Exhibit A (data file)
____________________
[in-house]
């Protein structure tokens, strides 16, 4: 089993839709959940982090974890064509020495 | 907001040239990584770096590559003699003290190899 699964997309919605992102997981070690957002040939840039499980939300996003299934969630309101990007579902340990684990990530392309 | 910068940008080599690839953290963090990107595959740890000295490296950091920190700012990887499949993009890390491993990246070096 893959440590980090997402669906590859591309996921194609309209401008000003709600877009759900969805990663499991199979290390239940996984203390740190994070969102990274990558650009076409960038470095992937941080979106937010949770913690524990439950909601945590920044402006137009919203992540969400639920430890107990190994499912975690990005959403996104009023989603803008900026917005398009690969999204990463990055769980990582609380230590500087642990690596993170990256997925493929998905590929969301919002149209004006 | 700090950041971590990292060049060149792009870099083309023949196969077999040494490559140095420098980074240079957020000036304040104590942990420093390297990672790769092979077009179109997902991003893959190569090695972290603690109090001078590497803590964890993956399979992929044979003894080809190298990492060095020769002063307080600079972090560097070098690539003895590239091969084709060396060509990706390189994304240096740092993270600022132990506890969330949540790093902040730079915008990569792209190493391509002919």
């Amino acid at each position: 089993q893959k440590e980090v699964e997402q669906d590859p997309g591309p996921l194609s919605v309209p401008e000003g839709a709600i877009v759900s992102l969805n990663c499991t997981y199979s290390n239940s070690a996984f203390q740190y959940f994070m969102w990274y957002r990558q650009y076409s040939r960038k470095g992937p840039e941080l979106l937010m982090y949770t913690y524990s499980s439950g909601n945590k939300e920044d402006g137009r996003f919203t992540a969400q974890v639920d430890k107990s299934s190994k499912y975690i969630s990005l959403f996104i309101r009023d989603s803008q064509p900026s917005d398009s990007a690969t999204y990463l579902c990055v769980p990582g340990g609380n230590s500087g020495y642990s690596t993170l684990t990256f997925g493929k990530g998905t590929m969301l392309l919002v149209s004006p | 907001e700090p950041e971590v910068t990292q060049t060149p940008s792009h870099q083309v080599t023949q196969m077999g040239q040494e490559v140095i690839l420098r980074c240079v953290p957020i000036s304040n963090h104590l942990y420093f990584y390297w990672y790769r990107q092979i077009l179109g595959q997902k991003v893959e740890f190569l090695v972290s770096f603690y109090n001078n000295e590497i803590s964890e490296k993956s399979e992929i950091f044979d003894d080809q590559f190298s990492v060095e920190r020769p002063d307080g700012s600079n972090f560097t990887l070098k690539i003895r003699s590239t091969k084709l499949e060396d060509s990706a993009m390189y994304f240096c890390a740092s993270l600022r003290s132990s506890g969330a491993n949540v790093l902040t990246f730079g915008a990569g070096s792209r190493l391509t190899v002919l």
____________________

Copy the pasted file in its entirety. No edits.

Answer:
[in-house]
């Protein structure tokens, strides 16, 4: 089993839709959940982090974890064509020495 | 907001040239990584770096590559003699003290190899 699964997309919605992102997981070690957002040939840039499980939300996003299934969630309101990007579902340990684990990530392309 | 910068940008080599690839953290963090990107595959740890000295490296950091920190700012990887499949993009890390491993990246070096 893959440590980090997402669906590859591309996921194609309209401008000003709600877009759900969805990663499991199979290390239940996984203390740190994070969102990274990558650009076409960038470095992937941080979106937010949770913690524990439950909601945590920044402006137009919203992540969400639920430890107990190994499912975690990005959403996104009023989603803008900026917005398009690969999204990463990055769980990582609380230590500087642990690596993170990256997925493929998905590929969301919002149209004006 | 700090950041971590990292060049060149792009870099083309023949196969077999040494490559140095420098980074240079957020000036304040104590942990420093390297990672790769092979077009179109997902991003893959190569090695972290603690109090001078590497803590964890993956399979992929044979003894080809190298990492060095020769002063307080600079972090560097070098690539003895590239091969084709060396060509990706390189994304240096740092993270600022132990506890969330949540790093902040730079915008990569792209190493391509002919």
């Amino acid at each position: 089993q893959k440590e980090v699964e997402q669906d590859p997309g591309p996921l194609s919605v309209p401008e000003g839709a709600i877009v759900s992102l969805n990663c499991t997981y199979s290390n239940s070690a996984f203390q740190y959940f994070m969102w990274y957002r990558q650009y076409s040939r960038k470095g992937p840039e941080l979106l937010m982090y949770t913690y524990s499980s439950g909601n945590k939300e920044d402006g137009r996003f919203t992540a969400q974890v639920d430890k107990s299934s190994k499912y975690i969630s990005l959403f996104i309101r009023d989603s803008q064509p900026s917005d398009s990007a690969t999204y990463l579902c990055v769980p990582g340990g609380n230590s500087g020495y642990s690596t993170l684990t990256f997925g493929k990530g998905t590929m969301l392309l919002v149209s004006p | 907001e700090p950041e971590v910068t990292q060049t060149p940008s792009h870099q083309v080599t023949q196969m077999g040239q040494e490559v140095i690839l420098r980074c240079v953290p957020i000036s304040n963090h104590l942990y420093f990584y390297w990672y790769r990107q092979i077009l179109g595959q997902k991003v893959e740890f190569l090695v972290s770096f603690y109090n001078n000295e590497i803590s964890e490296k993956s399979e992929i950091f044979d003894d080809q590559f190298s990492v060095e920190r020769p002063d307080g700012s600079n972090f560097t990887l070098k690539i003895r003699s590239t091969k084709l499949e060396d060509s990706a993009m390189y994304f240096c890390a740092s993270l600022r003290s132990s506890g969330a491993n949540v790093l902040t990246f730079g915008a990569g070096s792209r190493l391509t190899v002919l």